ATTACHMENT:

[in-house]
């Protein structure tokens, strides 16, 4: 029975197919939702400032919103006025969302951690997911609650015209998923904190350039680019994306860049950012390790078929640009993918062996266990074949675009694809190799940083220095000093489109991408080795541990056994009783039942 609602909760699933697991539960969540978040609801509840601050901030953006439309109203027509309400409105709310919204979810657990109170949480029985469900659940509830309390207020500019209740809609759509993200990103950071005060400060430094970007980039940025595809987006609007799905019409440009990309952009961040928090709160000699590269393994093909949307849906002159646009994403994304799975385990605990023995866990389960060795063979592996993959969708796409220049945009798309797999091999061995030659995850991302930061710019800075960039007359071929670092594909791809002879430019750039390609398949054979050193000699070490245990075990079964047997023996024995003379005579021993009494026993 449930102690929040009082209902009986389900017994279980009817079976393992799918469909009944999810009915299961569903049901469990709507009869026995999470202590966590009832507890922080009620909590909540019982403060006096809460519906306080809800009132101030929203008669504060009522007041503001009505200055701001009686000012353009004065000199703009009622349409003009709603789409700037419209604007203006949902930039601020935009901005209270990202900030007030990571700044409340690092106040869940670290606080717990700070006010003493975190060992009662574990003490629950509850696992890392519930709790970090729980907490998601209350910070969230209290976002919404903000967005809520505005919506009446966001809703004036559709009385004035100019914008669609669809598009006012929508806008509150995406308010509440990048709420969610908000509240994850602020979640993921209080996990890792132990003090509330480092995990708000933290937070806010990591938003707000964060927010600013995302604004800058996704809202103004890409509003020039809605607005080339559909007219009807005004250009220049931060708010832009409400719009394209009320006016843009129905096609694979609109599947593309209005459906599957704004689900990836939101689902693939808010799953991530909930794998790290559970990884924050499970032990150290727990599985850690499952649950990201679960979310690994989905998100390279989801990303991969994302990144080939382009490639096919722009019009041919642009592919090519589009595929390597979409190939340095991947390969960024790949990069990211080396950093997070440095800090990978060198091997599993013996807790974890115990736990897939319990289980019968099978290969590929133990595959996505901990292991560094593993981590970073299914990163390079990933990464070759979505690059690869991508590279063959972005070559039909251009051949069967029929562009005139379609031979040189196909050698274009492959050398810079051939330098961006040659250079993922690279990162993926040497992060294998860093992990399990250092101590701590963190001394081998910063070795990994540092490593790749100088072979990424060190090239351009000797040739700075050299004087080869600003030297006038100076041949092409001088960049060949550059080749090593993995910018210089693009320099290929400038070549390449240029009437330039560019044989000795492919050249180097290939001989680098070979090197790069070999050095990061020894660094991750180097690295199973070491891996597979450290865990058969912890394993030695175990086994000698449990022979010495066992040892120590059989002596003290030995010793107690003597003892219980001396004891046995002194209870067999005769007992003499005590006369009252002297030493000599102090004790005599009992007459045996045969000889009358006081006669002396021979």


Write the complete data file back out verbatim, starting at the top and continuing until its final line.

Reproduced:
[in-house]
């Protein structure tokens, strides 16, 4: 029975197919939702400032919103006025969302951690997911609650015209998923904190350039680019994306860049950012390790078929640009993918062996266990074949675009694809190799940083220095000093489109991408080795541990056994009783039942 609602909760699933697991539960969540978040609801509840601050901030953006439309109203027509309400409105709310919204979810657990109170949480029985469900659940509830309390207020500019209740809609759509993200990103950071005060400060430094970007980039940025595809987006609007799905019409440009990309952009961040928090709160000699590269393994093909949307849906002159646009994403994304799975385990605990023995866990389960060795063979592996993959969708796409220049945009798309797999091999061995030659995850991302930061710019800075960039007359071929670092594909791809002879430019750039390609398949054979050193000699070490245990075990079964047997023996024995003379005579021993009494026993 449930102690929040009082209902009986389900017994279980009817079976393992799918469909009944999810009915299961569903049901469990709507009869026995999470202590966590009832507890922080009620909590909540019982403060006096809460519906306080809800009132101030929203008669504060009522007041503001009505200055701001009686000012353009004065000199703009009622349409003009709603789409700037419209604007203006949902930039601020935009901005209270990202900030007030990571700044409340690092106040869940670290606080717990700070006010003493975190060992009662574990003490629950509850696992890392519930709790970090729980907490998601209350910070969230209290976002919404903000967005809520505005919506009446966001809703004036559709009385004035100019914008669609669809598009006012929508806008509150995406308010509440990048709420969610908000509240994850602020979640993921209080996990890792132990003090509330480092995990708000933290937070806010990591938003707000964060927010600013995302604004800058996704809202103004890409509003020039809605607005080339559909007219009807005004250009220049931060708010832009409400719009394209009320006016843009129905096609694979609109599947593309209005459906599957704004689900990836939101689902693939808010799953991530909930794998790290559970990884924050499970032990150290727990599985850690499952649950990201679960979310690994989905998100390279989801990303991969994302990144080939382009490639096919722009019009041919642009592919090519589009595929390597979409190939340095991947390969960024790949990069990211080396950093997070440095800090990978060198091997599993013996807790974890115990736990897939319990289980019968099978290969590929133990595959996505901990292991560094593993981590970073299914990163390079990933990464070759979505690059690869991508590279063959972005070559039909251009051949069967029929562009005139379609031979040189196909050698274009492959050398810079051939330098961006040659250079993922690279990162993926040497992060294998860093992990399990250092101590701590963190001394081998910063070795990994540092490593790749100088072979990424060190090239351009000797040739700075050299004087080869600003030297006038100076041949092409001088960049060949550059080749090593993995910018210089693009320099290929400038070549390449240029009437330039560019044989000795492919050249180097290939001989680098070979090197790069070999050095990061020894660094991750180097690295199973070491891996597979450290865990058969912890394993030695175990086994000698449990022979010495066992040892120590059989002596003290030995010793107690003597003892219980001396004891046995002194209870067999005769007992003499005590006369009252002297030493000599102090004790005599009992007459045996045969000889009358006081006669002396021979």